Tangier/Gibraltar: a tale of one city
Is "TanGib" a fantasy or a reality? And if it is not a political reality, could it perhaps be a cultural reality?
Dieter Haller: Administratively, it has never been a reality, even though British diplomats and the British military were present in both cities. Think about Caid Henry McLean, who served in Gibraltar and later organised the sultan's military.
As an anthropologist, I focus more on informal than on formal relationships. That is why I speak of a single city. In some periods of history, the two locations were so closely interconnected in terms of demography, formal and informal commerce, family relationships, property, etc. that I dare to call them "TanGib". So it was a reality in some periods. In others, these interconnections were considerably looser. Next to the British, Sephardic Jews were crucial to these bonds, but they were not alone: think of families such as the Petris, the Saccones, the Katzaros, the Ferraris, all of whom were based in both places.
Could it represent a cultural reality? It already (or still) does: people perceive the same winds, waves, temperature, noises and dirt. Think about the ever-present seagulls! Think about Gibraltarian Moroccans who – in addition to Darija – prefer to speak the Gibraltarian language, Yanito, rather than English or Spanish.
Could it represent an even more influential cultural reality in the future? Yes, definitely. But that, of course, depends on further geopolitical developments, such as common British–Moroccan interests.
You have conducted research about Seville, Gibraltar and Tangiers. What unifies these regions is their Andalusian past. Could this shared past play an important role in unifying the two shores of the Mediterranean, or will the Eurocentric vision continue to dominate this North–South relationship?
Haller: Anthropology is not a prognostic discipline, so my expertise is on "what people do" rather on "what they will do in the future". We do have, of course, a thorough basis of knowledge, networks and long-time experience in our research areas. That allows me to develop some ideas about the future. Morocco has its interests and projects with the other side; the UK and Spain have their own. Naturally, Europe interprets the situation from a Eurocentric perspective. This perspective could be successfully challenged if Morocco understands how to brand itself to Europeans as a gateway not only to the South, but also to its sub-Saharan partners, as a gateway to the North, or – given the new port – to the world. Morocco is by far the most successful country in the North/Northwest of Africa. It should not just react to European thinking, but create its own role as a regional power.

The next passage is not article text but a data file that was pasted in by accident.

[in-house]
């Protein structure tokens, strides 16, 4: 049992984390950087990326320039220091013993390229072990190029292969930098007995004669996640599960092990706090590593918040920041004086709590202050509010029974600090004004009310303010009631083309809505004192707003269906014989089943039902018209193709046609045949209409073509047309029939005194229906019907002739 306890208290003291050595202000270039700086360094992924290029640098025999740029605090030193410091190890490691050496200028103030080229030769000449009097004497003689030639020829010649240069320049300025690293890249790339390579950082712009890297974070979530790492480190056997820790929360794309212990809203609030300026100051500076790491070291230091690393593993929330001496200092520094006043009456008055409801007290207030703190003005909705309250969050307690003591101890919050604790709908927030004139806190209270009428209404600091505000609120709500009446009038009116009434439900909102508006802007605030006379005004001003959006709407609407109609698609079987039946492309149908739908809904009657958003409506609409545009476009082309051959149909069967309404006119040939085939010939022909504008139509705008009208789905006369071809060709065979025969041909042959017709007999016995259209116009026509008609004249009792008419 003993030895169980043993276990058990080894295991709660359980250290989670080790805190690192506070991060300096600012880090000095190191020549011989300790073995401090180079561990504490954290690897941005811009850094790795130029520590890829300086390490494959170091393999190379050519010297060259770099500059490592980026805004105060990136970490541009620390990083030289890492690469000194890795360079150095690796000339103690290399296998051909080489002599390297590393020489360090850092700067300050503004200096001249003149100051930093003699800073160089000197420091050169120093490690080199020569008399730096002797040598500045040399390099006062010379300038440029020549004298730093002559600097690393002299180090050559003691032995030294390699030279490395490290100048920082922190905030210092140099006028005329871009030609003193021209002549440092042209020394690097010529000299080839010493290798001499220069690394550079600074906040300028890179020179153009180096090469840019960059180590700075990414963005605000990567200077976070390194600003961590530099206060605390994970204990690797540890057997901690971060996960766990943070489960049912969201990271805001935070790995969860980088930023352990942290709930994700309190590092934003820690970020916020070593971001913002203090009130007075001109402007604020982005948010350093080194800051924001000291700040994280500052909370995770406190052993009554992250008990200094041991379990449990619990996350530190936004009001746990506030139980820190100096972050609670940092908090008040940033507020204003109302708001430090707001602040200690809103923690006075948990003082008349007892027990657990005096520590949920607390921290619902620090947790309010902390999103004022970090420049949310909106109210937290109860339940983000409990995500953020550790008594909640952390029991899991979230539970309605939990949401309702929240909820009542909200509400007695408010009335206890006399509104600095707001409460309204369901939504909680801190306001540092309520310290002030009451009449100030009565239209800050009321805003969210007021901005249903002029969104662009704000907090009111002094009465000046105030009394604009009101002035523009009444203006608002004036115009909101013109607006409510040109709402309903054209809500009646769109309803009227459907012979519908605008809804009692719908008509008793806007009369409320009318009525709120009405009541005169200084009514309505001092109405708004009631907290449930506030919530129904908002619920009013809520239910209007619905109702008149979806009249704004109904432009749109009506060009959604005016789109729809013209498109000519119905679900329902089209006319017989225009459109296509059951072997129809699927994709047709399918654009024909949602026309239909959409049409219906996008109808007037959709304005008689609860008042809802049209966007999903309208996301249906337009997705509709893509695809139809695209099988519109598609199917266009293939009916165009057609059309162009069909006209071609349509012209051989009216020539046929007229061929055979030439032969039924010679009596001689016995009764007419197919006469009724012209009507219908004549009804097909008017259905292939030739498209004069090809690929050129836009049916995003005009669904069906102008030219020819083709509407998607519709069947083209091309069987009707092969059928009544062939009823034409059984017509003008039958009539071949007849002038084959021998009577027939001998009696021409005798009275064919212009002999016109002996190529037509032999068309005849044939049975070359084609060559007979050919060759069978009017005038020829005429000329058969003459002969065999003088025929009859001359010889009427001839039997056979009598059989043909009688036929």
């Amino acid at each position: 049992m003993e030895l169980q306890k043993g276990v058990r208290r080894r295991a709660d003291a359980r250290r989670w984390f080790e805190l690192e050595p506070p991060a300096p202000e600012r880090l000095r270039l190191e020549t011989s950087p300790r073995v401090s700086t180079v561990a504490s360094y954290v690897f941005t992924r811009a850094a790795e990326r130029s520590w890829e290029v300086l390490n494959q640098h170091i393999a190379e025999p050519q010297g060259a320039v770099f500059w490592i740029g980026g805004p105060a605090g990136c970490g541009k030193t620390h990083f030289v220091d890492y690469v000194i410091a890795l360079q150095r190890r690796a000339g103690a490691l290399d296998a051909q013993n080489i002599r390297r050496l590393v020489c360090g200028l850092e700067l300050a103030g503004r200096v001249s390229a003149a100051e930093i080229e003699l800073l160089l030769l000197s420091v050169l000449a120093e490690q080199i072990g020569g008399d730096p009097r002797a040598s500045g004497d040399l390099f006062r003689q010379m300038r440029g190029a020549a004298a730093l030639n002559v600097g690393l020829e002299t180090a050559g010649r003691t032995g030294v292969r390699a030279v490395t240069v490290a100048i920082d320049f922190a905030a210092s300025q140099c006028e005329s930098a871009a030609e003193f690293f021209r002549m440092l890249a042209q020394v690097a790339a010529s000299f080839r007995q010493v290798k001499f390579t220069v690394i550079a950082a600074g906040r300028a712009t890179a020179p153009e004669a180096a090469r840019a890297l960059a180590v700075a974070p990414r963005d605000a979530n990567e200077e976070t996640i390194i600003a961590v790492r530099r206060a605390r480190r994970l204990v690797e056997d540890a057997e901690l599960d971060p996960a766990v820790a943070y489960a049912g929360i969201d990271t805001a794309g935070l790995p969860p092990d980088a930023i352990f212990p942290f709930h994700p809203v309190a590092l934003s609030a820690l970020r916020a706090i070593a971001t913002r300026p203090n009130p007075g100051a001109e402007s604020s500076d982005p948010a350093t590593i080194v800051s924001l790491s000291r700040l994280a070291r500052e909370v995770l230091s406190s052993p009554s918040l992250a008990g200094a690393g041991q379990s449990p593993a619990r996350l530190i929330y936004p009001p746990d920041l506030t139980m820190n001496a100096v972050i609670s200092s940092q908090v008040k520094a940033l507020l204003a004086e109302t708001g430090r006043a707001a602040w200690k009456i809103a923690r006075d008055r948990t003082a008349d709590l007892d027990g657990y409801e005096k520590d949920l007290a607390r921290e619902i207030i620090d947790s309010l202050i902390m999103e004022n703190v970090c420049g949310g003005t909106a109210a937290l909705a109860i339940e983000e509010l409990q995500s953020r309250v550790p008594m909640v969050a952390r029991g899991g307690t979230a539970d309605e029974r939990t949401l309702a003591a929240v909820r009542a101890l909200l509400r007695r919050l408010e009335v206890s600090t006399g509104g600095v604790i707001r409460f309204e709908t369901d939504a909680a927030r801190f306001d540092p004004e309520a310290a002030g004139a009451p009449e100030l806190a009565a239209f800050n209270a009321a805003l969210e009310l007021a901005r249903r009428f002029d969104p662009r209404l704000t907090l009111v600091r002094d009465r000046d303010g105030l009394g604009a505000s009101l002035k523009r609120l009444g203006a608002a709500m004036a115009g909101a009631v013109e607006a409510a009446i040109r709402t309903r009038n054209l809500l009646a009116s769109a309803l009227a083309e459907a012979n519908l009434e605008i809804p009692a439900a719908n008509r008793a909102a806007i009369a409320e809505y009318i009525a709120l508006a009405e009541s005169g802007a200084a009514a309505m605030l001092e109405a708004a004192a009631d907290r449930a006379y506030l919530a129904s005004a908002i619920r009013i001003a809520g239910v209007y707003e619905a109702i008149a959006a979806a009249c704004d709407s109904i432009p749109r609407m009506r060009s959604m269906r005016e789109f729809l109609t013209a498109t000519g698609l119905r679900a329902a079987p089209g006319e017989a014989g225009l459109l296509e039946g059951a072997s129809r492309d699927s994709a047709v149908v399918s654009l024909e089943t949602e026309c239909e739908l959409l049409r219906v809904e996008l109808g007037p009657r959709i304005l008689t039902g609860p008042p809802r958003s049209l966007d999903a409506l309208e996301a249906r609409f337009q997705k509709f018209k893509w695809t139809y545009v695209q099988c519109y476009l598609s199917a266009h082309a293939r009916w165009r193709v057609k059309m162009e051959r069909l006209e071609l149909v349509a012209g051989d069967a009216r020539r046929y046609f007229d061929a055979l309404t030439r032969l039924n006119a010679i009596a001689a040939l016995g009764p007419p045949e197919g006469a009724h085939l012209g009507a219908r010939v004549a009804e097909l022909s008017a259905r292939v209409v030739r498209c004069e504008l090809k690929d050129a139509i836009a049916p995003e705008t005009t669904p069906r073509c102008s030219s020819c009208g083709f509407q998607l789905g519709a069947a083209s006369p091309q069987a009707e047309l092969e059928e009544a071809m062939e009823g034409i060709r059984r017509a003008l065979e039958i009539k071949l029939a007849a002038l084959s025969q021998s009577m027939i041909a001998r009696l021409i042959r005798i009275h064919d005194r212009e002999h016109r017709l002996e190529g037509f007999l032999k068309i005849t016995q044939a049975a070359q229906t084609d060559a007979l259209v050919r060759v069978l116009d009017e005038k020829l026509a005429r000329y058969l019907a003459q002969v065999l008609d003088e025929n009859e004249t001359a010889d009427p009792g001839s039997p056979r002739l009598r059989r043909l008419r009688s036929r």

In some aspects, Morocco's new role has already changed thinking – and behaviour. Think about the Campo de Gibraltar. La Línea, for example, is one of the poorest places in Spain. Poverty in other places in the region has increased as a result of the financial crisis. Unemployment is high. I have met younger Spanish couples who have crossed the Straits in search of economic opportunities. We will see, Inshallah.
In your book, you discuss Brexit. What role can Gibraltar play in the relationship between Britain, Morocco and Africa in general?
Haller: A crucial one. Like Tangier, it can control the Boughaz. If we are to believe British Prime Minister Boris Johnson, a tunnel from Khanfouch to Gibraltar is being planned. This is the first of many failed projects that sought to connect Africa and Europe. Given the tectonic conditions in the Boughaz, I am not sure if this project is realisable.
And here is another point: given that HM Mohammed VI and the Alaoui dynasty has always – at least since the 20th century – protected the Sephardic communities, Gibraltar is the only one left in the area (putting aside those in Ceuta and Melilla – that is a different problem). Even though there are no more than about 1,000 Jews in Gibraltar, they are closely connected through family and commercial ties to those Jews and their descendents from Tangier, Tétuoan, Asilah etc., who now live abroad, especially in Canada, Latin America and Israel. So from a functional point of view (which is not mine), one could say that this is a very good "resource" for common politics between Morocco and the UK.
Please explain the concept of the "culture circle", especially in the context of "TanGib"?
Haller: The concept of the "cultural circle" is usually taken to mean a closed region, internally quite homogenous and very different to other circles. This misappropriation of the circle by dumb scientists and public discourse does not reflect its original meaning, which was developed by Frobenius and Graebner in the early twentieth century. What they had in mind was to find a concept for cultures that are more closely connected to each other than to other regions. In their sense, cultural circles of course have links to the outside, and are not homogenous at all. If a community, an ethnic group etc. has more in common with another entity on many levels, one can call them "cultural circle" – even though, admittedly, the term "circle" is maybe not the cleverest one because it carries the notion of closure.
That said, the Boughaz for me is a "cultural circle", because for centuries, people, language, food, a way of living etc. have been so closely connected with each other – much closer than let's say Gibraltarians with the region of Málaga or Tangier with Marrakech. To sum up: close connections in many different areas for a longer time or period – that's what I would call a cultural circle.